It takes more than regular walks and the daily crossword to keep your brain in top cognitive shape! What you eat plays a larger role in mental fitness and preventing age-related decline in brain function. Like the rest of your body, the brain needs to be properly nourished from the start for optimum performance. An overall healthy diet is great, in addition there are certain types of food that promote brain health. Here’s a rundown of these brain preservers:
Oily fish like wild salmon, albacore tuna and sardines provide docosahexaenoic acid (DHA), a type of omega-3 essential for brain development and function, helping neurons trigger and cells regenerate. Long-term intake of adequate DHA has been linked to improved memory and learning ability. People who regularly eat fish are less likely than their peers to have depression. In fact, the American Psychiatric Association has endorsed the fatty acids in fish as an effective part of depression treatment.1
You can’t start too early! The FDA and EPA agree eating fish is especially important for pregnant or nursing women because it helps with the growth and development of children’s brains and even helps boost IQ.
Vegans can get their omega-3s from flaxseed, walnuts, chia seeds, algae-like seaweed or supplements.
2. Leafy greens
Green leafy vegetables like spinach, kale, and collard greens provide vitamin K, folate, beta carotene, and lutein – nutrients that may support brain function and cognitive health.2 Eat at least one-half cup serving of leafy greens daily to get enough of these neuroprotective compounds.
3. High antioxidant foods
Powerful oxidation fighters that protect the brain3 are found in vegetables (broccoli, leafy greens), fruits (berries), nuts and the spice curcumin. Antioxidants’ positive effects on neural function are the reason why such foods are encouraged for younger people to slow age-related memory decline and prevent Alzheimer’s disease.
4. Heart-healthy diet
A cardiovascular protective diet is an important factor in battling age-related declines in brain function. Cerebrovascular disease, Alzheimer’s disease, and dementia are linked by the circulatory system; vascular cognitive impairment and vascular dementia stem from damage to the vessels leading to the brain.
Good nutrition in younger people is associated with better blood flow and increased brain size, thus protecting the brain from age-related volume decrease. Also, maintaining a healthy weight may preserve gray matter from dementia-related decline.4
5. Potassium-rich foods
Because they counteract the effects of sodium on fluid balance, potassium-rich foods are important to combat hypertension, a well-documented risk factor for dementia. Potassium-rich foods include potatoes, tomatoes, bananas, coconut water, avocado and winter squash.
The National Academy of Sciences even assigned “managing blood pressure for people with hypertension” as one of the three classes of interventions to prevent cognitive decline.5 And the MIND diet (a combination of DASH “Dietary Approaches to Stop Hypertension” with a Mediterranean diet) is associated with preservation of stroke survivors’ brain function.
6. Mediterranean diet
Following a Mediterranean diet might improve cognitive function in seniors and delay the onset of Alzheimer’s disease by a few years.6,7,8 A Mediterranean diet is characterized by high intake of vegetables, legumes, fruits, cereals, fish and unsaturated fatty acids (mostly as olive oil), low intake of saturated fatty acids, meat and poultry, low/moderate intake of dairy products and a regular but moderate amount of alcohol (mostly wine drank at meals).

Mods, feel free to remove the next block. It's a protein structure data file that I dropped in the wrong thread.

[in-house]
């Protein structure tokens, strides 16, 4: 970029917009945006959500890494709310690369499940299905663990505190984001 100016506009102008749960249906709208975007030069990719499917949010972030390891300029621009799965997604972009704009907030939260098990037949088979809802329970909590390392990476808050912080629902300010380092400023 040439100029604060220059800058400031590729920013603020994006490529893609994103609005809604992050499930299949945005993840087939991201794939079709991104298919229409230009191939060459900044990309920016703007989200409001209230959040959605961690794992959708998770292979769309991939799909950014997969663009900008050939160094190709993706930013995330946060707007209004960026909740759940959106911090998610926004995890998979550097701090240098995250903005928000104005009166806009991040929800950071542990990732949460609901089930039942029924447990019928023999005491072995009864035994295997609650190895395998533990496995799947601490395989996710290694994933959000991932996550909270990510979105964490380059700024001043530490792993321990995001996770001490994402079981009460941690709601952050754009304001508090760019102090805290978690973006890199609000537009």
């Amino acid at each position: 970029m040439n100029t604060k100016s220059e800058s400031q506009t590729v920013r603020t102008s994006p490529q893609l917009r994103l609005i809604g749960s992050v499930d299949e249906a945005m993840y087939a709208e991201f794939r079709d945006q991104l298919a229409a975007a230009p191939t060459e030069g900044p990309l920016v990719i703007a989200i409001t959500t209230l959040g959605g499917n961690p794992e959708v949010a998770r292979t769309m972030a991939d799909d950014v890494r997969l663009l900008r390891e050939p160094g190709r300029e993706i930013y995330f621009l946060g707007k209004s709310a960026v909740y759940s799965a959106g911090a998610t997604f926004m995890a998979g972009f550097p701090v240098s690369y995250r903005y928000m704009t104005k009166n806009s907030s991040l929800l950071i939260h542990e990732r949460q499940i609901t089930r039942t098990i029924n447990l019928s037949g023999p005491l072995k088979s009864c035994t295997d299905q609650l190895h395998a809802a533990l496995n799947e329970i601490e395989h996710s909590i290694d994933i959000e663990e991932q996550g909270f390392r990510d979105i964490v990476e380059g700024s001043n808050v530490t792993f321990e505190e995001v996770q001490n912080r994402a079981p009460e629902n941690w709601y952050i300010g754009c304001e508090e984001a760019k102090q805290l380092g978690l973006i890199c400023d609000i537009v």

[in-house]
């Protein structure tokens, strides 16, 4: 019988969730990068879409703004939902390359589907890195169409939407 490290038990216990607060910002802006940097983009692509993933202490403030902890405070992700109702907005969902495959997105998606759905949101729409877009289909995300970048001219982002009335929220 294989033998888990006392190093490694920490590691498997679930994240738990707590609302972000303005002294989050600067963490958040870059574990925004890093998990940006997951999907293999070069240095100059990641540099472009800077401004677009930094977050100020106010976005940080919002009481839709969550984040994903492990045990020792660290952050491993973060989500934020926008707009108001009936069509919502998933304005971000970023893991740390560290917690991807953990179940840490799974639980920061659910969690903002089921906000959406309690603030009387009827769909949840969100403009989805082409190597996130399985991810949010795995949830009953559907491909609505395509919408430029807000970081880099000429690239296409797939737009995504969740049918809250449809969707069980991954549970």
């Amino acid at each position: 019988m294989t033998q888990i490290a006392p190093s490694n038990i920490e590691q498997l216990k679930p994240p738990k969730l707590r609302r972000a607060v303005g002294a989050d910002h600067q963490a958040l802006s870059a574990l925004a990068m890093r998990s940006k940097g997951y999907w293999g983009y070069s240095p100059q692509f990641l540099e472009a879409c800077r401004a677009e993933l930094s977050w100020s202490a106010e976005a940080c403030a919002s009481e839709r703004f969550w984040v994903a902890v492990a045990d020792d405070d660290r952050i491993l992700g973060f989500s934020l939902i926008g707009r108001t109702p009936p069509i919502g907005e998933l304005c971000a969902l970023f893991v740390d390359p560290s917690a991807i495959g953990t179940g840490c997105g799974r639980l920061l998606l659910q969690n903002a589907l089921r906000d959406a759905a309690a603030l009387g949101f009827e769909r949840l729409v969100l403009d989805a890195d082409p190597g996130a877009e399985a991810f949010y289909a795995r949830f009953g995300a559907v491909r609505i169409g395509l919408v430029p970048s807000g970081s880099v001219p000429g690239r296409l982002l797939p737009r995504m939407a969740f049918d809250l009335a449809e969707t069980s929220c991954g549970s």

Coffee consumption is correlated with a reduced risk of developing Alzheimer’s disease and Parkinson’s disease.9 This neuroprotective benefit is independent of caffeine but may be related to the roasting process due to one of coffee’s polyphenolic compounds.10
Whether you choose fish, potassium-rich fruits and vegetables, coffee or an array of heart-healthy powerhouse foods it’s possible to boost brain power, function, and mental wellness while forestalling degenerative brain disease through diet. Nutrition is often the best medicine – now that’s food for thought!
- Complementary and Alternative Medicine in Major Depressive Disorder: The American Psychiatric Association Task Force Assessment of the Evidence, Challenges, and Recommendations. American Psychiatric Association, June 2009. file:///C:/Users/Lilde/Downloads/rd2009_CAM.pdf Accessed 3/18/2019
- Leafy Greens are Good for the Brain. Gina Shaw. American Academy of Neurology. Brain & Life, Oct/Nov 2018. https://www.brainandlife.org/the-magazine/article/app/14/5/14/leafy-greens-are-good-for-the-brain Accessed 3/18/19
- Brain Foods: The Effects of Nutrients on Brain Function. F Gomez-Pinilla. Nature Reviews Neuroscience. 2008 Jul; 9(7): 568-578.
- Obesity Linked to Dementia Risk– Gray matter atrophy tied to BMI and other obesity metrics. Judy George. 1/9/2019. https://www.medpagetoday.com/neurology/dementia/77340 Accessed 3/1/2019
- Preventing Cognitive Decline and Dementia: A Way Forward. National Academies of Sciences Engineering Medicine. 2017. ISBN 978-0-309-45959-4
- Mediterranean diet and 3-year Alzheimer brain biomarker changes in middle-aged adults. V Berti, et al. Neurology. May 15, 2018; 90 (20).
- Adherence to a Mediterranean diet and Alzheimer’s disease risk in an Australian population. S Gardener, et al. Translational Psychiatry. 2012 Oct; 2(10): e164.
- Mediterranean diet nutrients tied with healthy brain aging. Catharine Paddock. 12/21/2018. https://www.medicalnewstoday.com/articles/324064 Accessed 3/1/2019
- Coffee and its consumption: benefits and risks. MS Butt, MT Sultan. Critical Reviews in Food Science and Nutrition. 2011 Apr; 51(4): 363–373.
- Phenylindanes in Brewed Coffee Inhibit Amyloid-Beta and Tau Aggregation. RS Mancini, Y Wang, DF Weaver. Frontiers in Neuroscience. 2018 Oct 12; 12:735.